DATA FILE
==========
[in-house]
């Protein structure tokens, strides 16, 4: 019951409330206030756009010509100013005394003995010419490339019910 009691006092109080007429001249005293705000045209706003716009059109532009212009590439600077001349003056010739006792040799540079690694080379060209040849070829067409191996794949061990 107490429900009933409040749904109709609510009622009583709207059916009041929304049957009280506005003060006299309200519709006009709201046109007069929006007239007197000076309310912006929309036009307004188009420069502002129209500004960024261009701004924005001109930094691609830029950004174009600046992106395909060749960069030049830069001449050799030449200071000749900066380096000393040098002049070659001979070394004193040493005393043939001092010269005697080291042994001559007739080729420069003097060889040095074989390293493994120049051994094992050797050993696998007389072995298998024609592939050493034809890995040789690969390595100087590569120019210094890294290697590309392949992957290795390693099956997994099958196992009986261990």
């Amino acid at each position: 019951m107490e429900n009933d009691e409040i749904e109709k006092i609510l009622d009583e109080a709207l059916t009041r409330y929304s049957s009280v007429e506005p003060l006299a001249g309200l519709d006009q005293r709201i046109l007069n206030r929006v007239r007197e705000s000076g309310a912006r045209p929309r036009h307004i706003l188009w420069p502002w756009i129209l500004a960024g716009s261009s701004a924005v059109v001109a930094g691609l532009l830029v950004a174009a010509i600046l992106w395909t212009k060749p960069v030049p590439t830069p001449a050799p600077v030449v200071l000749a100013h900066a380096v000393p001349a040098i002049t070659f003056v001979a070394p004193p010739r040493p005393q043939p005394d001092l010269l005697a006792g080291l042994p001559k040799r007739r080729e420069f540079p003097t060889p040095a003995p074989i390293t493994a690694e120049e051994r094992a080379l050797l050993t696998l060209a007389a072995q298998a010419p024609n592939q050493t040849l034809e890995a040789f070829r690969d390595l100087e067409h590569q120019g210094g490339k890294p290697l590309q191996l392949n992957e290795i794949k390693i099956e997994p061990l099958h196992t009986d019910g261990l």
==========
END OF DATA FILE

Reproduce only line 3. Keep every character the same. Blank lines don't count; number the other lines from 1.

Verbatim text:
């Amino acid at each position: 019951m107490e429900n009933d009691e409040i749904e109709k006092i609510l009622d009583e109080a709207l059916t009041r409330y929304s049957s009280v007429e506005p003060l006299a001249g309200l519709d006009q005293r709201i046109l007069n206030r929006v007239r007197e705000s000076g309310a912006r045209p929309r036009h307004i706003l188009w420069p502002w756009i129209l500004a960024g716009s261009s701004a924005v059109v001109a930094g691609l532009l830029v950004a174009a010509i600046l992106w395909t212009k060749p960069v030049p590439t830069p001449a050799p600077v030449v200071l000749a100013h900066a380096v000393p001349a040098i002049t070659f003056v001979a070394p004193p010739r040493p005393q043939p005394d001092l010269l005697a006792g080291l042994p001559k040799r007739r080729e420069f540079p003097t060889p040095a003995p074989i390293t493994a690694e120049e051994r094992a080379l050797l050993t696998l060209a007389a072995q298998a010419p024609n592939q050493t040849l034809e890995a040789f070829r690969d390595l100087e067409h590569q120019g210094g490339k890294p290697l590309q191996l392949n992957e290795i794949k390693i099956e997994p061990l099958h196992t009986d019910g261990l």